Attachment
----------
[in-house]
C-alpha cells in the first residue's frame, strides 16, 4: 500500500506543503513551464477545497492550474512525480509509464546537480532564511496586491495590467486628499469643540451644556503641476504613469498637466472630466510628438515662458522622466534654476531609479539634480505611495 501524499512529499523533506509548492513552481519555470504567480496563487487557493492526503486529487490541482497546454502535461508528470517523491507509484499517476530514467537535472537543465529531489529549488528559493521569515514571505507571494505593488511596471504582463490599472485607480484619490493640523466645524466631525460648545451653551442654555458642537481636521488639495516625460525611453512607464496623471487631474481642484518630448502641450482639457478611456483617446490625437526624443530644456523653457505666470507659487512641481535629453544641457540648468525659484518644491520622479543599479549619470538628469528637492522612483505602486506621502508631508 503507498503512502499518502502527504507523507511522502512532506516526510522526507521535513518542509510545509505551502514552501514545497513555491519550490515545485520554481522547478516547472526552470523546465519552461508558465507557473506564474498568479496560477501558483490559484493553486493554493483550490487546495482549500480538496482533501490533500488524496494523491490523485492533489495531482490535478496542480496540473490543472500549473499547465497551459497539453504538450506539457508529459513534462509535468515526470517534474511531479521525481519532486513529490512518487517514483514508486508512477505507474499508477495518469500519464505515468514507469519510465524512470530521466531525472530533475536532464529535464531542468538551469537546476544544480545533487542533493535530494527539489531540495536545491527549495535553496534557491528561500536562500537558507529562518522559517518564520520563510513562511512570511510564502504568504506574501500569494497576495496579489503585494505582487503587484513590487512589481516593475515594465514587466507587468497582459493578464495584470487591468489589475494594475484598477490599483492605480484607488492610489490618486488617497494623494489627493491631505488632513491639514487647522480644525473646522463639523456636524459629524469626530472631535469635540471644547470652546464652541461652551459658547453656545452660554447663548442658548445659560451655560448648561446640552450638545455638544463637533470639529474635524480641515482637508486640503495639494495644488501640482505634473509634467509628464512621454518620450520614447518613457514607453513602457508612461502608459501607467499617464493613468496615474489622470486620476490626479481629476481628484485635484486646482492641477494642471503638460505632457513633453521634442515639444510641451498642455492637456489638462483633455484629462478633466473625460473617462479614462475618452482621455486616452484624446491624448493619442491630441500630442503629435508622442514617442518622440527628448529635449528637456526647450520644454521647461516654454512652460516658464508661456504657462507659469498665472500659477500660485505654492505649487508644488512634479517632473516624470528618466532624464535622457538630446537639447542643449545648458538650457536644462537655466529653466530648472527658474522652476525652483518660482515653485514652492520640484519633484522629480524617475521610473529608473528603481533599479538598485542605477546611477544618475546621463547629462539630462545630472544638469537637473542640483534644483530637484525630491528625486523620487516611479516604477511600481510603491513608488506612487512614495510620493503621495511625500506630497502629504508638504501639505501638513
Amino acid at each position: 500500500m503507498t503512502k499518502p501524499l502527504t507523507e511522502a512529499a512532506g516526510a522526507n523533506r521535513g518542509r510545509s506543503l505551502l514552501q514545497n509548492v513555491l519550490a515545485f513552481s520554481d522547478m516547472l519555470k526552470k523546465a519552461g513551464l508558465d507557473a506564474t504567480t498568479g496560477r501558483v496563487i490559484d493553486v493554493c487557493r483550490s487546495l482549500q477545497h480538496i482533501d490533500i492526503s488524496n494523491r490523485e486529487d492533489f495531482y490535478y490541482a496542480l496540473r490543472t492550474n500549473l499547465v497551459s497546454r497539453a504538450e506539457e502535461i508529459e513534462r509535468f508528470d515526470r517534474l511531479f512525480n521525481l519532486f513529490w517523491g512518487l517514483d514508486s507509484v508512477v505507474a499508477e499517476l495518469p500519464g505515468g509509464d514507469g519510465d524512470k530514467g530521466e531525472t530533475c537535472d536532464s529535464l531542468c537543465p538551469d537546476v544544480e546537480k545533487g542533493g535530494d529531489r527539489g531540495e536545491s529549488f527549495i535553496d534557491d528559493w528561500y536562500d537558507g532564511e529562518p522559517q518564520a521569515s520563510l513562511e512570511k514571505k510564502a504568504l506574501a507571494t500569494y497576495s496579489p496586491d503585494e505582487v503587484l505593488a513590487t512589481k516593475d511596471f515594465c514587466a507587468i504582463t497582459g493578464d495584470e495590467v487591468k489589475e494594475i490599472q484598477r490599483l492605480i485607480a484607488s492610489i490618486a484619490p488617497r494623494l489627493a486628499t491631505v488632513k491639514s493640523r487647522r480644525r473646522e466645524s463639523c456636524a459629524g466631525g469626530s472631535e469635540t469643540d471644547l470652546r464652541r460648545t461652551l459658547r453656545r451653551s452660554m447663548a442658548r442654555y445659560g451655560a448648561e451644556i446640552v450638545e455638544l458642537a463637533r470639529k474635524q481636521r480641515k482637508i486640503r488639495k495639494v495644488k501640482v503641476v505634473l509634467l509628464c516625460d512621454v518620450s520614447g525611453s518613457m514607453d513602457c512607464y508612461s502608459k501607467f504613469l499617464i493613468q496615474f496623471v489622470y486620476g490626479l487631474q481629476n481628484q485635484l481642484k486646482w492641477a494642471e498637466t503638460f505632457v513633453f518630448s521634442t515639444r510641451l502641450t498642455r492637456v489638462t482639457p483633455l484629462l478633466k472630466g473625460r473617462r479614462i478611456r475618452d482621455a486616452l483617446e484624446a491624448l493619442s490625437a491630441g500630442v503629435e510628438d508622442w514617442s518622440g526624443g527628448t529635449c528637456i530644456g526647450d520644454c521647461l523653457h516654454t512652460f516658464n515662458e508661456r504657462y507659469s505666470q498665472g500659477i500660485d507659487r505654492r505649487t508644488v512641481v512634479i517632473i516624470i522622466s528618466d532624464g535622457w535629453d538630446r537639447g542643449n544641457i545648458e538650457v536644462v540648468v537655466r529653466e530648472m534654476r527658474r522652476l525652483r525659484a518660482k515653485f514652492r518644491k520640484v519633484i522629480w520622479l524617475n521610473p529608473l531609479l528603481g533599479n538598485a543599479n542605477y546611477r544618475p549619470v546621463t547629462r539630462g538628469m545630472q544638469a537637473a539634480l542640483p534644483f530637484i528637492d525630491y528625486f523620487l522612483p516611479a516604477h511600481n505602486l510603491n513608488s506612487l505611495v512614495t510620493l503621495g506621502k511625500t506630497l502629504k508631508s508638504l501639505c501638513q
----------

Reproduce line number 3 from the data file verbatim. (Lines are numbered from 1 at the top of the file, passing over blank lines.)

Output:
Amino acid at each position: 500500500m503507498t503512502k499518502p501524499l502527504t507523507e511522502a512529499a512532506g516526510a522526507n523533506r521535513g518542509r510545509s506543503l505551502l514552501q514545497n509548492v513555491l519550490a515545485f513552481s520554481d522547478m516547472l519555470k526552470k523546465a519552461g513551464l508558465d507557473a506564474t504567480t498568479g496560477r501558483v496563487i490559484d493553486v493554493c487557493r483550490s487546495l482549500q477545497h480538496i482533501d490533500i492526503s488524496n494523491r490523485e486529487d492533489f495531482y490535478y490541482a496542480l496540473r490543472t492550474n500549473l499547465v497551459s497546454r497539453a504538450e506539457e502535461i508529459e513534462r509535468f508528470d515526470r517534474l511531479f512525480n521525481l519532486f513529490w517523491g512518487l517514483d514508486s507509484v508512477v505507474a499508477e499517476l495518469p500519464g505515468g509509464d514507469g519510465d524512470k530514467g530521466e531525472t530533475c537535472d536532464s529535464l531542468c537543465p538551469d537546476v544544480e546537480k545533487g542533493g535530494d529531489r527539489g531540495e536545491s529549488f527549495i535553496d534557491d528559493w528561500y536562500d537558507g532564511e529562518p522559517q518564520a521569515s520563510l513562511e512570511k514571505k510564502a504568504l506574501a507571494t500569494y497576495s496579489p496586491d503585494e505582487v503587484l505593488a513590487t512589481k516593475d511596471f515594465c514587466a507587468i504582463t497582459g493578464d495584470e495590467v487591468k489589475e494594475i490599472q484598477r490599483l492605480i485607480a484607488s492610489i490618486a484619490p488617497r494623494l489627493a486628499t491631505v488632513k491639514s493640523r487647522r480644525r473646522e466645524s463639523c456636524a459629524g466631525g469626530s472631535e469635540t469643540d471644547l470652546r464652541r460648545t461652551l459658547r453656545r451653551s452660554m447663548a442658548r442654555y445659560g451655560a448648561e451644556i446640552v450638545e455638544l458642537a463637533r470639529k474635524q481636521r480641515k482637508i486640503r488639495k495639494v495644488k501640482v503641476v505634473l509634467l509628464c516625460d512621454v518620450s520614447g525611453s518613457m514607453d513602457c512607464y508612461s502608459k501607467f504613469l499617464i493613468q496615474f496623471v489622470y486620476g490626479l487631474q481629476n481628484q485635484l481642484k486646482w492641477a494642471e498637466t503638460f505632457v513633453f518630448s521634442t515639444r510641451l502641450t498642455r492637456v489638462t482639457p483633455l484629462l478633466k472630466g473625460r473617462r479614462i478611456r475618452d482621455a486616452l483617446e484624446a491624448l493619442s490625437a491630441g500630442v503629435e510628438d508622442w514617442s518622440g526624443g527628448t529635449c528637456i530644456g526647450d520644454c521647461l523653457h516654454t512652460f516658464n515662458e508661456r504657462y507659469s505666470q498665472g500659477i500660485d507659487r505654492r505649487t508644488v512641481v512634479i517632473i516624470i522622466s528618466d532624464g535622457w535629453d538630446r537639447g542643449n544641457i545648458e538650457v536644462v540648468v537655466r529653466e530648472m534654476r527658474r522652476l525652483r525659484a518660482k515653485f514652492r518644491k520640484v519633484i522629480w520622479l524617475n521610473p529608473l531609479l528603481g533599479n538598485a543599479n542605477y546611477r544618475p549619470v546621463t547629462r539630462g538628469m545630472q544638469a537637473a539634480l542640483p534644483f530637484i528637492d525630491y528625486f523620487l522612483p516611479a516604477h511600481n505602486l510603491n513608488s506612487l505611495v512614495t510620493l503621495g506621502k511625500t506630497l502629504k508631508s508638504l501639505c501638513q